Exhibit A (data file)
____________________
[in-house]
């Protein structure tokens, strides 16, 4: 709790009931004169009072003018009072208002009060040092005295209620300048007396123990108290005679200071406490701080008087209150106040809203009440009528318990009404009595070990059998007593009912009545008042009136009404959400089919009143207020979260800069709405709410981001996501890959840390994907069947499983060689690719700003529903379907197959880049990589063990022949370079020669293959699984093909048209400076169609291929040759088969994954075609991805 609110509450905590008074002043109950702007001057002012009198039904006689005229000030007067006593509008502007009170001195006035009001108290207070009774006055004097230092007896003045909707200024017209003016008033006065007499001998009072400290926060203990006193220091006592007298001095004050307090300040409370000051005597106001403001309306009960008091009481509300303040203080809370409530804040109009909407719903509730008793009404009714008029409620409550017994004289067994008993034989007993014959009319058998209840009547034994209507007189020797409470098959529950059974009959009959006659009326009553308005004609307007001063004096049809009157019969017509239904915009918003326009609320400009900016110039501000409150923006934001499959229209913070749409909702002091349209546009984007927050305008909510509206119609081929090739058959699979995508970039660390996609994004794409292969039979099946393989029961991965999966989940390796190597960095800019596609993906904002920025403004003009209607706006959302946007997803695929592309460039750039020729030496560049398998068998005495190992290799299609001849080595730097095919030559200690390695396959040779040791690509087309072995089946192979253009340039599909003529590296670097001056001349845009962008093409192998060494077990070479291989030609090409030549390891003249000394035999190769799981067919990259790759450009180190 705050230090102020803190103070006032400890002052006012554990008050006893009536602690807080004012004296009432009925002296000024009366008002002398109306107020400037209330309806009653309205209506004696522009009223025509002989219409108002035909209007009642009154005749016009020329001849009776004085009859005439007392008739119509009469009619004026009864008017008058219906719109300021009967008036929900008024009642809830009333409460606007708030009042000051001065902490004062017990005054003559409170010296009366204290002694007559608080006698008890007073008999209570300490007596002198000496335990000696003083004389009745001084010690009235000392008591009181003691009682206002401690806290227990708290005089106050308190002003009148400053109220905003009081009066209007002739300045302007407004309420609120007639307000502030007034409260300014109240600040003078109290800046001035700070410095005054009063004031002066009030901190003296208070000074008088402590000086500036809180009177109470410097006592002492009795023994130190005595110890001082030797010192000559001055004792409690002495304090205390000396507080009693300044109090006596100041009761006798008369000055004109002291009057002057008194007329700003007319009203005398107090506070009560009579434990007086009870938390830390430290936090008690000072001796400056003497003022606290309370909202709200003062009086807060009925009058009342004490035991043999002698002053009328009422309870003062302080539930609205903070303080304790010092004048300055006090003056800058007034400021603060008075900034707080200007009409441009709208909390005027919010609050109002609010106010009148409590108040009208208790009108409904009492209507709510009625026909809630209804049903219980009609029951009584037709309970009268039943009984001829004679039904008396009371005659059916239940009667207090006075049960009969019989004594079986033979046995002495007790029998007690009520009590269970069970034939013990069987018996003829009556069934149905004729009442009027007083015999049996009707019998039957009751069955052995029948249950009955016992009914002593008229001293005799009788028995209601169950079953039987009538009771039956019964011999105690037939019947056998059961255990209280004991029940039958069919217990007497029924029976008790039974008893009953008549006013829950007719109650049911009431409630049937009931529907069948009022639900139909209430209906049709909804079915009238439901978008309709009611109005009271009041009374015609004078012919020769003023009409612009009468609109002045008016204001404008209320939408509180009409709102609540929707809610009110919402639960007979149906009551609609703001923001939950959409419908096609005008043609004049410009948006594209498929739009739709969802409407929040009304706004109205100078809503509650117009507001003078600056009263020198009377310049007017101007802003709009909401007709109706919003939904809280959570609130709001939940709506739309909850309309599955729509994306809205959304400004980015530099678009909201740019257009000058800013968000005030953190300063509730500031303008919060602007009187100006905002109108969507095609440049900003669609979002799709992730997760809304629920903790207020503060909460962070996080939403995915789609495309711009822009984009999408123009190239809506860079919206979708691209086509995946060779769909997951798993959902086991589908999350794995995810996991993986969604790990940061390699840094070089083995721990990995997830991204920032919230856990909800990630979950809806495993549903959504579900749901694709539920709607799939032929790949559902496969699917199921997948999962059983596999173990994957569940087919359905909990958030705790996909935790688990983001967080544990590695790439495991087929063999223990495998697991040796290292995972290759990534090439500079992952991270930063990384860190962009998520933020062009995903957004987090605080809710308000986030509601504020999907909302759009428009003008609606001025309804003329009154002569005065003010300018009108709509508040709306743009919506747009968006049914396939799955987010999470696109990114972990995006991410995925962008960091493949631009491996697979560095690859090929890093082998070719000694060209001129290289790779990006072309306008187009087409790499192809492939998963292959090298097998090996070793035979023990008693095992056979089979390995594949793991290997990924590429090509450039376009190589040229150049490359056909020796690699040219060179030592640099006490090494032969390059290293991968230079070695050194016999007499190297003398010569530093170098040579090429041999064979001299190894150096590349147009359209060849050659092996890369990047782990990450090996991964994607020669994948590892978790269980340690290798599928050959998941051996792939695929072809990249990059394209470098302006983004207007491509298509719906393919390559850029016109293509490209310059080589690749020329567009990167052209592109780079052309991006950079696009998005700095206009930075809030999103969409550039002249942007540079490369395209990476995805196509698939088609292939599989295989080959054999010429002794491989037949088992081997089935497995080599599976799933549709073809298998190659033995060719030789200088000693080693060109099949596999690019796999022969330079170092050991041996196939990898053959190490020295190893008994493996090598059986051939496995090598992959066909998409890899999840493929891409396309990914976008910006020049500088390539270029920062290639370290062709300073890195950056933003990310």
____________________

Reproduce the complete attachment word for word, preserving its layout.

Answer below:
[in-house]
């Protein structure tokens, strides 16, 4: 709790009931004169009072003018009072208002009060040092005295209620300048007396123990108290005679200071406490701080008087209150106040809203009440009528318990009404009595070990059998007593009912009545008042009136009404959400089919009143207020979260800069709405709410981001996501890959840390994907069947499983060689690719700003529903379907197959880049990589063990022949370079020669293959699984093909048209400076169609291929040759088969994954075609991805 609110509450905590008074002043109950702007001057002012009198039904006689005229000030007067006593509008502007009170001195006035009001108290207070009774006055004097230092007896003045909707200024017209003016008033006065007499001998009072400290926060203990006193220091006592007298001095004050307090300040409370000051005597106001403001309306009960008091009481509300303040203080809370409530804040109009909407719903509730008793009404009714008029409620409550017994004289067994008993034989007993014959009319058998209840009547034994209507007189020797409470098959529950059974009959009959006659009326009553308005004609307007001063004096049809009157019969017509239904915009918003326009609320400009900016110039501000409150923006934001499959229209913070749409909702002091349209546009984007927050305008909510509206119609081929090739058959699979995508970039660390996609994004794409292969039979099946393989029961991965999966989940390796190597960095800019596609993906904002920025403004003009209607706006959302946007997803695929592309460039750039020729030496560049398998068998005495190992290799299609001849080595730097095919030559200690390695396959040779040791690509087309072995089946192979253009340039599909003529590296670097001056001349845009962008093409192998060494077990070479291989030609090409030549390891003249000394035999190769799981067919990259790759450009180190 705050230090102020803190103070006032400890002052006012554990008050006893009536602690807080004012004296009432009925002296000024009366008002002398109306107020400037209330309806009653309205209506004696522009009223025509002989219409108002035909209007009642009154005749016009020329001849009776004085009859005439007392008739119509009469009619004026009864008017008058219906719109300021009967008036929900008024009642809830009333409460606007708030009042000051001065902490004062017990005054003559409170010296009366204290002694007559608080006698008890007073008999209570300490007596002198000496335990000696003083004389009745001084010690009235000392008591009181003691009682206002401690806290227990708290005089106050308190002003009148400053109220905003009081009066209007002739300045302007407004309420609120007639307000502030007034409260300014109240600040003078109290800046001035700070410095005054009063004031002066009030901190003296208070000074008088402590000086500036809180009177109470410097006592002492009795023994130190005595110890001082030797010192000559001055004792409690002495304090205390000396507080009693300044109090006596100041009761006798008369000055004109002291009057002057008194007329700003007319009203005398107090506070009560009579434990007086009870938390830390430290936090008690000072001796400056003497003022606290309370909202709200003062009086807060009925009058009342004490035991043999002698002053009328009422309870003062302080539930609205903070303080304790010092004048300055006090003056800058007034400021603060008075900034707080200007009409441009709208909390005027919010609050109002609010106010009148409590108040009208208790009108409904009492209507709510009625026909809630209804049903219980009609029951009584037709309970009268039943009984001829004679039904008396009371005659059916239940009667207090006075049960009969019989004594079986033979046995002495007790029998007690009520009590269970069970034939013990069987018996003829009556069934149905004729009442009027007083015999049996009707019998039957009751069955052995029948249950009955016992009914002593008229001293005799009788028995209601169950079953039987009538009771039956019964011999105690037939019947056998059961255990209280004991029940039958069919217990007497029924029976008790039974008893009953008549006013829950007719109650049911009431409630049937009931529907069948009022639900139909209430209906049709909804079915009238439901978008309709009611109005009271009041009374015609004078012919020769003023009409612009009468609109002045008016204001404008209320939408509180009409709102609540929707809610009110919402639960007979149906009551609609703001923001939950959409419908096609005008043609004049410009948006594209498929739009739709969802409407929040009304706004109205100078809503509650117009507001003078600056009263020198009377310049007017101007802003709009909401007709109706919003939904809280959570609130709001939940709506739309909850309309599955729509994306809205959304400004980015530099678009909201740019257009000058800013968000005030953190300063509730500031303008919060602007009187100006905002109108969507095609440049900003669609979002799709992730997760809304629920903790207020503060909460962070996080939403995915789609495309711009822009984009999408123009190239809506860079919206979708691209086509995946060779769909997951798993959902086991589908999350794995995810996991993986969604790990940061390699840094070089083995721990990995997830991204920032919230856990909800990630979950809806495993549903959504579900749901694709539920709607799939032929790949559902496969699917199921997948999962059983596999173990994957569940087919359905909990958030705790996909935790688990983001967080544990590695790439495991087929063999223990495998697991040796290292995972290759990534090439500079992952991270930063990384860190962009998520933020062009995903957004987090605080809710308000986030509601504020999907909302759009428009003008609606001025309804003329009154002569005065003010300018009108709509508040709306743009919506747009968006049914396939799955987010999470696109990114972990995006991410995925962008960091493949631009491996697979560095690859090929890093082998070719000694060209001129290289790779990006072309306008187009087409790499192809492939998963292959090298097998090996070793035979023990008693095992056979089979390995594949793991290997990924590429090509450039376009190589040229150049490359056909020796690699040219060179030592640099006490090494032969390059290293991968230079070695050194016999007499190297003398010569530093170098040579090429041999064979001299190894150096590349147009359209060849050659092996890369990047782990990450090996991964994607020669994948590892978790269980340690290798599928050959998941051996792939695929072809990249990059394209470098302006983004207007491509298509719906393919390559850029016109293509490209310059080589690749020329567009990167052209592109780079052309991006950079696009998005700095206009930075809030999103969409550039002249942007540079490369395209990476995805196509698939088609292939599989295989080959054999010429002794491989037949088992081997089935497995080599599976799933549709073809298998190659033995060719030789200088000693080693060109099949596999690019796999022969330079170092050991041996196939990898053959190490020295190893008994493996090598059986051939496995090598992959066909998409890899999840493929891409396309990914976008910006020049500088390539270029920062290639370290062709300073890195950056933003990310």